Today I will be in a car heading to the Olde City New Blood convention in St. Augustine, Fl so I apologize in advance that I will not be getting back here to any comments until later in the day, possibly in the late evening.
That being said, let’s get into the heart of today’s musing.
I’ve been a descriptive writer from the get. I will tell you exactly what a thing looks like and every moment of its existence as it relates to my story. I’ve always prided myself on it and I work to improve what is already one of my best abilities. I seek out new words, looking to boldly go where no writer has gone before.
I use words like eldritch, corpulent, and etheric. I pair words with things and actions that create a jarring feel to them like oilsheen crackle and I use: “A musty, dry smell of shed skin and tainted venom.” to describe the smell of vampires.
Again, I thought I did a damn fine job of describing things.
Then I read THE ROAD by Cormac McCarthy and learned that I was a child when it comes to description.
“When he woke in the woods in the dark and the cold of the night he’d reach out to touch the child sleeping beside him. Nights dark beyond darkness and the days more gray each one than what had gone before. Like the onset of some cold glaucoma dimming away the world. His hand rose and fell softly with each precious breath. He pushed away the plastic tarpaulin and raised himself in the stinking robes and blankets and looked toward the east for any light but there was none. In the dream from which he’d wakened he had wandered in a cave where the child led him by the hand. Their light playing over the wet flowstone walls. Like pilgrims in a fable swallowed up and lost among the inward parts of some granitic beast. Deep stone flues where the water dripped and sang. Tolling in the silence the minutes of the earth and the hours and the days of it and the years without cease. Until they stood in a great stone room where lay a black and ancient lake. And on the far shore a creature that raised its dripping mouth from the rimstone pool and stared into the light with eyes dead white and sightless as the eggs of spiders. It swung its head low over the water as if to take the scent of what it could not see. Crouching there pale and naked and translucent, its alabaster bones cast up in shadow on the rocks behind it. Its bowels, its beating heart. The brain that pulsed in a dull glass bell. It swung its head from side to side and then gave out a low moan and turned and lurched away and loped soundlessly into the dark.”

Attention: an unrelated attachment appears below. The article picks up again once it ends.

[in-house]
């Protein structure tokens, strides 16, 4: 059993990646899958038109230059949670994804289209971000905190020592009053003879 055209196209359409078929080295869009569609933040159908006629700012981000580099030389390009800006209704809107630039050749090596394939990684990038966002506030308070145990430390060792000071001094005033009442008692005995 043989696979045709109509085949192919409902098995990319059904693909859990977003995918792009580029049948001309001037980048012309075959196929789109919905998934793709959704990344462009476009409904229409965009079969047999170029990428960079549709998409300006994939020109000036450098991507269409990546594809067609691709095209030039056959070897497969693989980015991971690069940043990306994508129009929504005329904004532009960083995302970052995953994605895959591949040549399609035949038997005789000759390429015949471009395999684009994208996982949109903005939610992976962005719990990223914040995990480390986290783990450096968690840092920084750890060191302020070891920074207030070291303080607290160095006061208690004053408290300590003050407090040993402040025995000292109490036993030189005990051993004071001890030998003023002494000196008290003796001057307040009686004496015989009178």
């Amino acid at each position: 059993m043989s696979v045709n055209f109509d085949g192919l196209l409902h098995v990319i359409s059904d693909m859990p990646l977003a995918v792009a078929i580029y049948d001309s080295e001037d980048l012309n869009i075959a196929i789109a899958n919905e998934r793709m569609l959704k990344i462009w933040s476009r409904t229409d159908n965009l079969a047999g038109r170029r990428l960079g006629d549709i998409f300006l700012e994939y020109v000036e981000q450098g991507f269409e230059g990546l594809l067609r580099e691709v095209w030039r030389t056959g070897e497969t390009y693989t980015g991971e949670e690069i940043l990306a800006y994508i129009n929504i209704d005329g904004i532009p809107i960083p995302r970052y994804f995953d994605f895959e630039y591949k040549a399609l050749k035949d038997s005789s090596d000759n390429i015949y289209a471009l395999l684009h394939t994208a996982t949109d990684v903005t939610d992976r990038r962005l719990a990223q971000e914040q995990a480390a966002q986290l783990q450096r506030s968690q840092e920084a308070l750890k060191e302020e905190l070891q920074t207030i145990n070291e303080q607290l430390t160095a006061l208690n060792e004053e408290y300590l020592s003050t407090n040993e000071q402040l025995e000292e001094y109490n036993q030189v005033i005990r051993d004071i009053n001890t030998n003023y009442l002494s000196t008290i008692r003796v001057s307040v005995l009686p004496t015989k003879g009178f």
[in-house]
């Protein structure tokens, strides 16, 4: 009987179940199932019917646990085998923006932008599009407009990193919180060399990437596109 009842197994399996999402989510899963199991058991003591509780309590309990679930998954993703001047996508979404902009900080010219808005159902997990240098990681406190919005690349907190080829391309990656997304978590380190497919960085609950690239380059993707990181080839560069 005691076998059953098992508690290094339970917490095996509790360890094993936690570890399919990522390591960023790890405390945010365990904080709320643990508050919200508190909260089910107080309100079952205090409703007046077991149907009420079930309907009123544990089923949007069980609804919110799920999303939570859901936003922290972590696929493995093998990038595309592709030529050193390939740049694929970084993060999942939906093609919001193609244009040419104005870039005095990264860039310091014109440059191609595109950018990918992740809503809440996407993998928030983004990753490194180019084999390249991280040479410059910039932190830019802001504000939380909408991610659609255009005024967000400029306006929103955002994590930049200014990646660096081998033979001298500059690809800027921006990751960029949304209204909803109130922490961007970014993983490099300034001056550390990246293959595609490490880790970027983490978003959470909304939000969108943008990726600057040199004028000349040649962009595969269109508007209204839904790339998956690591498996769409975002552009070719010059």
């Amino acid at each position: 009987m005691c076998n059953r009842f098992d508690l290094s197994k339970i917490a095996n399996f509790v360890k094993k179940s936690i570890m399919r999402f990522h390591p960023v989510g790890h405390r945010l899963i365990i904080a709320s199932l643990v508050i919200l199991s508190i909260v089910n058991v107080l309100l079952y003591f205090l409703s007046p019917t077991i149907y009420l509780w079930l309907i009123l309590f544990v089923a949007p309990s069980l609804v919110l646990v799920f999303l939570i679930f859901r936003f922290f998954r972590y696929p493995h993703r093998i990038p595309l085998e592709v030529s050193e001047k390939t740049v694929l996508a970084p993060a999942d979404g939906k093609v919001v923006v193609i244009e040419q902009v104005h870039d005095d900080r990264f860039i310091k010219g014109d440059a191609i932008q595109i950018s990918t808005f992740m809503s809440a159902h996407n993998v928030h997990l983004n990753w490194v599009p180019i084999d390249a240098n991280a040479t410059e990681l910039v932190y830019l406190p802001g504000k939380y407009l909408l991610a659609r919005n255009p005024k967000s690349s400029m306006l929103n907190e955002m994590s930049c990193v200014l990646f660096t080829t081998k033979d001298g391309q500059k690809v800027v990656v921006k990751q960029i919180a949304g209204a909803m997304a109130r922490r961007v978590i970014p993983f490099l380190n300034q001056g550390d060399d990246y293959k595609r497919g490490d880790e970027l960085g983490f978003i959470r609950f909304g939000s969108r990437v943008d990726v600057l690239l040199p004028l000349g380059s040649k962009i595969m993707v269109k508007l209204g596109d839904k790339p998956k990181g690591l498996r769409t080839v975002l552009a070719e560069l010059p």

Cormac McCarthy- THE ROAD
Read that again. I mean damn. That’s how you get to the heart of what a thing is.
I don’t even know what kind of creature this is. In my mind I see a stag, a once great and glorious lord of the forest brought low by an unnameable apocalypse only surviving through the depth and breadth of its own decimated vitality.
But Cormac told me none of that.
So now I consciously try to write like Cormac McCarthy. It would be easy to ape the words, to do a shabby mimicry of them, to pull words and phrases out of his work and rearrange them like a 3-card monte con run by a guy with Parkinson’s disease. I could do that and it would improve my writing.
But I want MORE. I can do better and so can you.
What it is that makes McCarthy’s work resonate so deeply in my soul? What is the magic behind the madness, the word-elixir that I slap my veins for?